चाँद बावड़ी

( Chand Baori )

Chand Baori is a stepwell situated in the village of Abhaneri in the Indian state of Rajasthan. It extends approximately 30 m (100 ft) into the ground, making it one of the deepest and largest stepwells in India.

Chand Baori is said to be named after a local ruler of Nikumbh dynasty called Raja Chanda.[1][2] However, no epigraphic evidence has been found regarding the construction of the Chand Baori or the adjoining Harshat Mata Temple. Based on similarities in style and carvings with the terraced temples of Paranagar and Mandore, the Baori can be dated to the 8th-9th century.[3] It was likely constructed before the temple.[4] According to Morna Livingston in Steps to Water: The Ancient Stepwells of India, Chand Baori is one of the few stepwells that has "two classical periods of water building in a single setting".[5]

The oldest parts of the step-well date from the 8th century onwards. An upper palace building was added to the site, which is viewed from the tabulated arches used by the Chauhan rulers. Adjoining the baori is the architecturally splendid and sculpturally beautiful Harshat Mata Temple, which was built between the 7th-8th century, but was destroyed and damaged by Mahmud Ghazni. Many of its pillars, columns, statues now lie scattered.[6] The Mughals also destroyed the Baori interior sculptures. Today, there are remains of old sculptures and carvings, which were suggested to be in the temple or in the various rooms.[5] The nearby temple of Harshat Mata, goddess of joy, was a pilgrimage site and formed a complex together alongside the well.[2]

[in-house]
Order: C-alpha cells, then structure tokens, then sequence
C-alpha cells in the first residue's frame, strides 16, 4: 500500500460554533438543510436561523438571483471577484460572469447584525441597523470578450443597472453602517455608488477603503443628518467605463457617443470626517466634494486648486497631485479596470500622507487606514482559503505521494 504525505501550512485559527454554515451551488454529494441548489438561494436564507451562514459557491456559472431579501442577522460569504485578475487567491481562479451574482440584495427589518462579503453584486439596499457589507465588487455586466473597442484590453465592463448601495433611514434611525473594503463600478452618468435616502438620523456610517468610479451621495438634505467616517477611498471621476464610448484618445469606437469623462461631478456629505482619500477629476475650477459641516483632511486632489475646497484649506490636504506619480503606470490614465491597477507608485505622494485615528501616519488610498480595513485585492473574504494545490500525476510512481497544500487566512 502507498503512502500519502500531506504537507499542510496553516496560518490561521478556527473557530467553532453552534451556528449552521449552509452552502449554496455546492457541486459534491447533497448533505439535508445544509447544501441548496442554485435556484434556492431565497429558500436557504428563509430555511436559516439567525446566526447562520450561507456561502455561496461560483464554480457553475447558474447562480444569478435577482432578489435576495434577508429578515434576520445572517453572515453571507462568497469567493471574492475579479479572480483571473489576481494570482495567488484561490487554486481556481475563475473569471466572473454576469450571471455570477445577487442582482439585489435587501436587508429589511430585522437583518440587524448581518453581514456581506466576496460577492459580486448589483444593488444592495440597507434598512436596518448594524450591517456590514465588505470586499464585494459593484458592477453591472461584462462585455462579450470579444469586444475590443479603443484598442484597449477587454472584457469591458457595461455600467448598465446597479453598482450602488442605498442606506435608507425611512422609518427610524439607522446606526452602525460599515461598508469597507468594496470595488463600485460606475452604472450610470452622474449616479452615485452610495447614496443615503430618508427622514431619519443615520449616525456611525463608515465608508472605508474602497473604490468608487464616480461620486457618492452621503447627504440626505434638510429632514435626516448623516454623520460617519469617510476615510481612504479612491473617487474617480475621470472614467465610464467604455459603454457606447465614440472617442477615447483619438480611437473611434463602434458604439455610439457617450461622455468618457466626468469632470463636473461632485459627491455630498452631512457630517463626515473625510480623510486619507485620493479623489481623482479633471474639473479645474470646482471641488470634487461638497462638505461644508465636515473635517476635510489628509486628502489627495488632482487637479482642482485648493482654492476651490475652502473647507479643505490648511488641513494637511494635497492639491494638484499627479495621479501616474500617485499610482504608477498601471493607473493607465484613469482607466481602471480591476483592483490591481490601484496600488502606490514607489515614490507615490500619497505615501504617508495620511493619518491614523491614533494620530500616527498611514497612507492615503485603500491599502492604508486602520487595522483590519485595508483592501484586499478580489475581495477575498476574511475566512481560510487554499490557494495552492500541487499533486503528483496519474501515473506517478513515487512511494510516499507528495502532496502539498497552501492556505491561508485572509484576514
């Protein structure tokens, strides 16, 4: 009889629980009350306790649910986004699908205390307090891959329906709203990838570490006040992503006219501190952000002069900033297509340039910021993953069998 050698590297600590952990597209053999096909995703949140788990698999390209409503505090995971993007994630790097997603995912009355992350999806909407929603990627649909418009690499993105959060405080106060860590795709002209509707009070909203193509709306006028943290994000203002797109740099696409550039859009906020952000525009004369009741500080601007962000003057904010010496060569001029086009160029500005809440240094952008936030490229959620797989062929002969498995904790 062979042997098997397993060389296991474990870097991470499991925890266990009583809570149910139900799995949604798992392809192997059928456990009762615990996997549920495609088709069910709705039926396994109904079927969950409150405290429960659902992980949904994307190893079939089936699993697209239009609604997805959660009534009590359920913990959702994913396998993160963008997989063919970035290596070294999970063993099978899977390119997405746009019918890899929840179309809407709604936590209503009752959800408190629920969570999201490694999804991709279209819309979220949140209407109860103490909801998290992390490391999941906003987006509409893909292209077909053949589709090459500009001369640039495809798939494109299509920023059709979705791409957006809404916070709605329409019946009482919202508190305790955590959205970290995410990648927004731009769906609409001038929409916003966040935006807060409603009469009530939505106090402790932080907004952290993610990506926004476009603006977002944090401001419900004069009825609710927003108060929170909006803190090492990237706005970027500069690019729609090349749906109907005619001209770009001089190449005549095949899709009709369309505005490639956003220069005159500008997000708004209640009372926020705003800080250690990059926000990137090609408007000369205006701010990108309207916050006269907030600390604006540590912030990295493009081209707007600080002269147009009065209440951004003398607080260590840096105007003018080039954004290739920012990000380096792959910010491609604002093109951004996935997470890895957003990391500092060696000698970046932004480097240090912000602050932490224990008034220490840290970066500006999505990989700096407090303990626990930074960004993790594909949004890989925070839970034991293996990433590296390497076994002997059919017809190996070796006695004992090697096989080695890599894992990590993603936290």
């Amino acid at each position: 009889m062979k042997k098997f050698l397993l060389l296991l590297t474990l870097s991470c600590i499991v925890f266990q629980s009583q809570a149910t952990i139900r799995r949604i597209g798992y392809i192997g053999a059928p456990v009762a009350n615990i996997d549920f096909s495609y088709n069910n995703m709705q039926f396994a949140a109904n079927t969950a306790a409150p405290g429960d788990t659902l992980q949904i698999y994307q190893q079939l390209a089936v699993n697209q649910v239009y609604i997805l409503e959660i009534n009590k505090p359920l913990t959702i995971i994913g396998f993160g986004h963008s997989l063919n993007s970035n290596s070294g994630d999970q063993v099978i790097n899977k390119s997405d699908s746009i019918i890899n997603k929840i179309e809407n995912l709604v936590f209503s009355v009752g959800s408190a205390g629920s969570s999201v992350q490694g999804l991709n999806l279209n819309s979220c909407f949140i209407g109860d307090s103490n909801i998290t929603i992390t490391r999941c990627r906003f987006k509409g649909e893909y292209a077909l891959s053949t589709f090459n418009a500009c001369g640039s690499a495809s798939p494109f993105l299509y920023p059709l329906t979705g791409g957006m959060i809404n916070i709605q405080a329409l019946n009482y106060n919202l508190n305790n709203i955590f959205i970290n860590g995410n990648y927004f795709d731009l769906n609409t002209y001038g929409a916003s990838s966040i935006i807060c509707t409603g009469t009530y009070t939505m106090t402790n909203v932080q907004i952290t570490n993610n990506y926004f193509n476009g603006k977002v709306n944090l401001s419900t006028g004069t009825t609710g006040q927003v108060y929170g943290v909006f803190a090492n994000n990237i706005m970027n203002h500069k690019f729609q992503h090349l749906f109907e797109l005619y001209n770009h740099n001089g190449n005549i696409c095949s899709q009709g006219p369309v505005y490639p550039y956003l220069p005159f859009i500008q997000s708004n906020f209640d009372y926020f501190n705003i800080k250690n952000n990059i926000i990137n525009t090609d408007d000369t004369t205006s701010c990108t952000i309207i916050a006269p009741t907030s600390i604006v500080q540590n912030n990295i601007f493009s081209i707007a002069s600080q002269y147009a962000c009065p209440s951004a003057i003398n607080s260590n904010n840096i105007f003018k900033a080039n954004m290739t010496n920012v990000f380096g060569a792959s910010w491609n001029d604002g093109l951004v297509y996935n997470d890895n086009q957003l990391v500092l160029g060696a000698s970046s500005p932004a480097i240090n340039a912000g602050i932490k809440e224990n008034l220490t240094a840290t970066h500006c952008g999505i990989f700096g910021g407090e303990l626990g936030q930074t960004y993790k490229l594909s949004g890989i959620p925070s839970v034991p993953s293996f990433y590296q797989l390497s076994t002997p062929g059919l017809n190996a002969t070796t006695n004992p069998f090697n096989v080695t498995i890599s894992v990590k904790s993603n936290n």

Many of these stepwells, including Chand Baori, served multiple purposes alongside drawing water and playing a significant role in religious or ceremonial activities.[7] Pilgrims are said to have found comfort in quenching their thirst and finding a resting spot at the steps of Chand Baori after their long travels.[2] This unique form of underground well-architecture remains constant from the 7th century in the existing monument.[7] Excavated stones of the temple are now kept by the Archaeological Survey of India in the arcades of the well. Chand Baori is a significant architectural site in western India.

^ "ASI: Chand Baori". Archived from the original on 5 March 2016. Retrieved 3 February 2019. ^ a b c Karelia, Gopi (3 November 2021). "Chand Baori: With 13 Floors & 3500 Steps, Why India's Deepest Stepwell Is A Marvel". The Better India. Retrieved 2 August 2022. ^ Chandramani Singh, ed. (2002). Protected Monuments of Rajasthan. Jawahar Kala Kendra. pp. 176–177. ISBN 978-81-86782-60-6. ^ Cynthia Packert Atherton (1997). The Sculpture of Early Medieval Rajasthan. BRILL. p. 64. ISBN 90-04-10789-4. ^ a b Cite error: The named reference Marvel was invoked but never defined (see the help page). ^ Morna Livingston (2002). Steps to Water: The Ancient Stepwells of India. Princeton Architectural Press. pp. 38–39. ISBN 978-1-56898-324-0. ^ a b Cite error: The named reference Stepwells was invoked but never defined (see the help page).
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